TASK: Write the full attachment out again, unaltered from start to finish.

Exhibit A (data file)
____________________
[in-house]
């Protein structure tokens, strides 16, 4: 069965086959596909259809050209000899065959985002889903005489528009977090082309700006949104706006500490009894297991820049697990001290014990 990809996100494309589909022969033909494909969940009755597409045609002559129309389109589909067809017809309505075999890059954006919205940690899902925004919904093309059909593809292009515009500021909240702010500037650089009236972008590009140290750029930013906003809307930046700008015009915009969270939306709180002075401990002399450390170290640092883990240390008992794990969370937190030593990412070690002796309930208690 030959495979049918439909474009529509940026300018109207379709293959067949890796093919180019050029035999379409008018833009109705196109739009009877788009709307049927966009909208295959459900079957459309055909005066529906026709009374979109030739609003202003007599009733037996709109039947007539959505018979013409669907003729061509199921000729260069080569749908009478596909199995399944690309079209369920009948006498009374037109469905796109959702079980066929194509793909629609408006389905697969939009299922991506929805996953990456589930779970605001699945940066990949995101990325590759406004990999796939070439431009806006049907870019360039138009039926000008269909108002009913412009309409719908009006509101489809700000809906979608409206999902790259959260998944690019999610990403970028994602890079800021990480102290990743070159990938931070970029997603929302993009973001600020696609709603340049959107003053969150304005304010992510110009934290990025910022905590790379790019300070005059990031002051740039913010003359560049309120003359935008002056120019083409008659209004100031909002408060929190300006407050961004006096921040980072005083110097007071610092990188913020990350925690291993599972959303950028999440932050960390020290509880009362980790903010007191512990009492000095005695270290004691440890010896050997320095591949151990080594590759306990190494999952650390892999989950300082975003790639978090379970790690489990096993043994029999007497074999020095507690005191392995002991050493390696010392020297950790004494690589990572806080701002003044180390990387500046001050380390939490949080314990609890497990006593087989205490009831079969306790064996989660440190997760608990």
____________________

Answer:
[in-house]
């Protein structure tokens, strides 16, 4: 069965086959596909259809050209000899065959985002889903005489528009977090082309700006949104706006500490009894297991820049697990001290014990 990809996100494309589909022969033909494909969940009755597409045609002559129309389109589909067809017809309505075999890059954006919205940690899902925004919904093309059909593809292009515009500021909240702010500037650089009236972008590009140290750029930013906003809307930046700008015009915009969270939306709180002075401990002399450390170290640092883990240390008992794990969370937190030593990412070690002796309930208690 030959495979049918439909474009529509940026300018109207379709293959067949890796093919180019050029035999379409008018833009109705196109739009009877788009709307049927966009909208295959459900079957459309055909005066529906026709009374979109030739609003202003007599009733037996709109039947007539959505018979013409669907003729061509199921000729260069080569749908009478596909199995399944690309079209369920009948006498009374037109469905796109959702079980066929194509793909629609408006389905697969939009299922991506929805996953990456589930779970605001699945940066990949995101990325590759406004990999796939070439431009806006049907870019360039138009039926000008269909108002009913412009309409719908009006509101489809700000809906979608409206999902790259959260998944690019999610990403970028994602890079800021990480102290990743070159990938931070970029997603929302993009973001600020696609709603340049959107003053969150304005304010992510110009934290990025910022905590790379790019300070005059990031002051740039913010003359560049309120003359935008002056120019083409008659209004100031909002408060929190300006407050961004006096921040980072005083110097007071610092990188913020990350925690291993599972959303950028999440932050960390020290509880009362980790903010007191512990009492000095005695270290004691440890010896050997320095591949151990080594590759306990190494999952650390892999989950300082975003790639978090379970790690489990096993043994029999007497074999020095507690005191392995002991050493390696010392020297950790004494690589990572806080701002003044180390990387500046001050380390939490949080314990609890497990006593087989205490009831079969306790064996989660440190997760608990």